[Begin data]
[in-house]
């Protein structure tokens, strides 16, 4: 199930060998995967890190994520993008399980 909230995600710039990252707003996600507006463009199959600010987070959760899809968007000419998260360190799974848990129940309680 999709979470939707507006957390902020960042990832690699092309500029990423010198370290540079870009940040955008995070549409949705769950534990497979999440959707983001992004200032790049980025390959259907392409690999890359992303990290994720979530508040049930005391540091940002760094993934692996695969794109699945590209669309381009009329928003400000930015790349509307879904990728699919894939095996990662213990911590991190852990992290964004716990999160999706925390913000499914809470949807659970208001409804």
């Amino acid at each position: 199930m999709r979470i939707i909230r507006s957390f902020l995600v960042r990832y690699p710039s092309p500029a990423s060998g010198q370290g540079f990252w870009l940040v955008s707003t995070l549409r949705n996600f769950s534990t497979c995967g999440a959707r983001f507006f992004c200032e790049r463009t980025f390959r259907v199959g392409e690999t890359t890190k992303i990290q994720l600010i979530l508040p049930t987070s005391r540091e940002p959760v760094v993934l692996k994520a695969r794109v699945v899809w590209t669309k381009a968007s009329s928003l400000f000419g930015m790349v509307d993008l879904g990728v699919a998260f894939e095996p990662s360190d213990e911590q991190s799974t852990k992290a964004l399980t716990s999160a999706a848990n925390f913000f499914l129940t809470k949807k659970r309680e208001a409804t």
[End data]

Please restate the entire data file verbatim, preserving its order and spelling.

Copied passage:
[in-house]
């Protein structure tokens, strides 16, 4: 199930060998995967890190994520993008399980 909230995600710039990252707003996600507006463009199959600010987070959760899809968007000419998260360190799974848990129940309680 999709979470939707507006957390902020960042990832690699092309500029990423010198370290540079870009940040955008995070549409949705769950534990497979999440959707983001992004200032790049980025390959259907392409690999890359992303990290994720979530508040049930005391540091940002760094993934692996695969794109699945590209669309381009009329928003400000930015790349509307879904990728699919894939095996990662213990911590991190852990992290964004716990999160999706925390913000499914809470949807659970208001409804």
């Amino acid at each position: 199930m999709r979470i939707i909230r507006s957390f902020l995600v960042r990832y690699p710039s092309p500029a990423s060998g010198q370290g540079f990252w870009l940040v955008s707003t995070l549409r949705n996600f769950s534990t497979c995967g999440a959707r983001f507006f992004c200032e790049r463009t980025f390959r259907v199959g392409e690999t890359t890190k992303i990290q994720l600010i979530l508040p049930t987070s005391r540091e940002p959760v760094v993934l692996k994520a695969r794109v699945v899809w590209t669309k381009a968007s009329s928003l400000f000419g930015m790349v509307d993008l879904g990728v699919a998260f894939e095996p990662s360190d213990e911590q991190s799974t852990k992290a964004l399980t716990s999160a999706a848990n925390f913000f499914l129940t809470k949807k659970r309680e208001a409804t």